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Published on Dec 13, 2009
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"While Shepherds Watched Their Flocks" (also known as "Whilst Shepherds Watched Their Flocks," "While Shepherds Watched" or "The Vision of the Shepherds") is a Christmas carol with words attributed to Irish hymnist, lyricist and England's Poet Laureate, Nahum Tate.
The exact date of Tate's composition is not known, but the words appeared in Tate and Nicholas Brady's 1700 supplement to their New Version of the Psalms of David of 1696. It was the only Christmas hymn authorised to be sung by the Anglican Church; before 1700 only the Psalms of David were permitted to be sung. It is written in common metre and based on the Gospel of Luke 2:8-14, although the gospel's "peace on earth to men of good will" is modified to the more encompassing "goodwill henceforth from heaven to men". It is the only one of the sixteen works in the 1700 supplement to still be sung today. While shepherds watched their flocks by night, all seated on the ground; the angel of the Lord came down, and glory shone around, and glory shone around.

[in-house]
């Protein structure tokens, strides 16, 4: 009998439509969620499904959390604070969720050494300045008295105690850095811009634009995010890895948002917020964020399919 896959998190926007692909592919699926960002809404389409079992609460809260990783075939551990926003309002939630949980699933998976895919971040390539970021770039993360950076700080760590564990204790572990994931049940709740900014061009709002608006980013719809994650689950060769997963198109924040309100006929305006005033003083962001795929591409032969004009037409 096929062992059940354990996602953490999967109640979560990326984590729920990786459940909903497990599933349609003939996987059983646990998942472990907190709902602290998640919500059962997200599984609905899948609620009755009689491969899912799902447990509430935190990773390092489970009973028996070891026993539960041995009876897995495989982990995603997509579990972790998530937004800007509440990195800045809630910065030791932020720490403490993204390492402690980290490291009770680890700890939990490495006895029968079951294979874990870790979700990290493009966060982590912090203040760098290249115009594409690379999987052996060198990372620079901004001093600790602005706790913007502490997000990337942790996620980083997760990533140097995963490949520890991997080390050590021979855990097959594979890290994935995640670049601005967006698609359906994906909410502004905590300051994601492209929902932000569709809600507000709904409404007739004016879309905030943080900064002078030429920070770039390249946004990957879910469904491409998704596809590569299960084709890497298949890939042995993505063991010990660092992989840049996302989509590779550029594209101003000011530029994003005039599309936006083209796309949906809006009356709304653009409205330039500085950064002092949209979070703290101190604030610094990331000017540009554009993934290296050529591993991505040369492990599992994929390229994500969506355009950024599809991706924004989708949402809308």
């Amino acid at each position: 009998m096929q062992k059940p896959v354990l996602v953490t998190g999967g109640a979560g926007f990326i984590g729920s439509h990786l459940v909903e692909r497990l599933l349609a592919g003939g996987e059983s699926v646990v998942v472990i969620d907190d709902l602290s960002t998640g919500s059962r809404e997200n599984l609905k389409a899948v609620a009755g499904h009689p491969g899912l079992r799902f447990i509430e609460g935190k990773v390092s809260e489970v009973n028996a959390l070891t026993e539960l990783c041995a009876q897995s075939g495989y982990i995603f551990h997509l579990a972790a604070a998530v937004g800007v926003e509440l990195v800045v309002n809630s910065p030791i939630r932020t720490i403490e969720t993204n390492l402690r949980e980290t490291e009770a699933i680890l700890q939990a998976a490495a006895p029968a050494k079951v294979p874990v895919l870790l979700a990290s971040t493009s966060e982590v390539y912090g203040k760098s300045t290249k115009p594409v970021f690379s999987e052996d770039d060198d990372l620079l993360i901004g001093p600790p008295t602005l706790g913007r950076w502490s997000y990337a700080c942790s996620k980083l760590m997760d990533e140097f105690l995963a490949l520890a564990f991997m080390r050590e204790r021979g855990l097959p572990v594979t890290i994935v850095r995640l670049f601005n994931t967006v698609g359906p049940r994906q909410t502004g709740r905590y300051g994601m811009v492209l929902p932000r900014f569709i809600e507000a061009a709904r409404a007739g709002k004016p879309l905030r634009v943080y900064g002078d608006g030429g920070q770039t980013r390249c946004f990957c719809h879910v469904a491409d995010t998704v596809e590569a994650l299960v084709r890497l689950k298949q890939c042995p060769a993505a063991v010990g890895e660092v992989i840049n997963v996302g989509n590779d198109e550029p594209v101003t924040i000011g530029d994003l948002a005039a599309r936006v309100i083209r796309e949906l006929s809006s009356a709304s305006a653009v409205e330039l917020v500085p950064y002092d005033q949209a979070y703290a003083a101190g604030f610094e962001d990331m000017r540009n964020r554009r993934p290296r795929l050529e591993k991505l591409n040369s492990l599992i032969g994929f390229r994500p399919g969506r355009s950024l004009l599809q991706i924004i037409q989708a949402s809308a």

"Fear not!" said he, for mighty dread had seized their troubled mind. "Glad tidings of great joy I bring to all of humankind, to all of humankind."
"To you, in David's town, this day is born of David's line a Savior, who is Christ the Lord, and this shall be the sign, and this shall be the sign:"
"The heavenly babe you there shall find to human view displayed, all meanly wrapped in swathing bands, and in a manger laid, and in a manger laid."
Thus spake the seraph and forthwith appeared a shining throng of angels praising God on high, who thus addressed their song, who thus addressed their song:
"All glory be to God on high, and to the earth be peace; good will henceforth from heaven to earth begin and never cease, begin and never cease!"